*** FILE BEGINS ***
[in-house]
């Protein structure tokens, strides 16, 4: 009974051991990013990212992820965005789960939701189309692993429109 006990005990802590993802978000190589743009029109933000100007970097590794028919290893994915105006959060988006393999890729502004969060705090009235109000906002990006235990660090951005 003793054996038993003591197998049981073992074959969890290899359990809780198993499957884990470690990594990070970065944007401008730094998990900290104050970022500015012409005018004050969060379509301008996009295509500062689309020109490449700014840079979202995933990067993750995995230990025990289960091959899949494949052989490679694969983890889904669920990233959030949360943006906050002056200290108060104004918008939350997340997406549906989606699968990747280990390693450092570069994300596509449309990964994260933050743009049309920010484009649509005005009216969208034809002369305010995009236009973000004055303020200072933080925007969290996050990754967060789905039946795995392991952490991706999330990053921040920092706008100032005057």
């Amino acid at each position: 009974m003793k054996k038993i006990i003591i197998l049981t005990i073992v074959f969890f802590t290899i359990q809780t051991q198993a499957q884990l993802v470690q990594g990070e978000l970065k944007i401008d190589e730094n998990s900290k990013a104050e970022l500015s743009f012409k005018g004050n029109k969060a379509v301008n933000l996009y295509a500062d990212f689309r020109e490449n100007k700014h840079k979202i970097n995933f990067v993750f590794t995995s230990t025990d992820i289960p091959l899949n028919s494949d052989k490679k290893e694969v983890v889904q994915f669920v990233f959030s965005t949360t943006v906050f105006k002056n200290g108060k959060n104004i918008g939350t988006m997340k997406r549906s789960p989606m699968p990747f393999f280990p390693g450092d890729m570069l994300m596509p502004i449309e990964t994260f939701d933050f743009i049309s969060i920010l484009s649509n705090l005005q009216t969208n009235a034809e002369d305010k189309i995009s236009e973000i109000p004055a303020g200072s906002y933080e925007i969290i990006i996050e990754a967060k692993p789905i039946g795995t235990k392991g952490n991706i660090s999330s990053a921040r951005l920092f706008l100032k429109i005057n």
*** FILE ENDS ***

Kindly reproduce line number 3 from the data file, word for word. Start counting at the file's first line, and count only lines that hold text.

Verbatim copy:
């Amino acid at each position: 009974m003793k054996k038993i006990i003591i197998l049981t005990i073992v074959f969890f802590t290899i359990q809780t051991q198993a499957q884990l993802v470690q990594g990070e978000l970065k944007i401008d190589e730094n998990s900290k990013a104050e970022l500015s743009f012409k005018g004050n029109k969060a379509v301008n933000l996009y295509a500062d990212f689309r020109e490449n100007k700014h840079k979202i970097n995933f990067v993750f590794t995995s230990t025990d992820i289960p091959l899949n028919s494949d052989k490679k290893e694969v983890v889904q994915f669920v990233f959030s965005t949360t943006v906050f105006k002056n200290g108060k959060n104004i918008g939350t988006m997340k997406r549906s789960p989606m699968p990747f393999f280990p390693g450092d890729m570069l994300m596509p502004i449309e990964t994260f939701d933050f743009i049309s969060i920010l484009s649509n705090l005005q009216t969208n009235a034809e002369d305010k189309i995009s236009e973000i109000p004055a303020g200072s906002y933080e925007i969290i990006i996050e990754a967060k692993p789905i039946g795995t235990k392991g952490n991706i660090s999330s990053a921040r951005l920092f706008l100032k429109i005057n």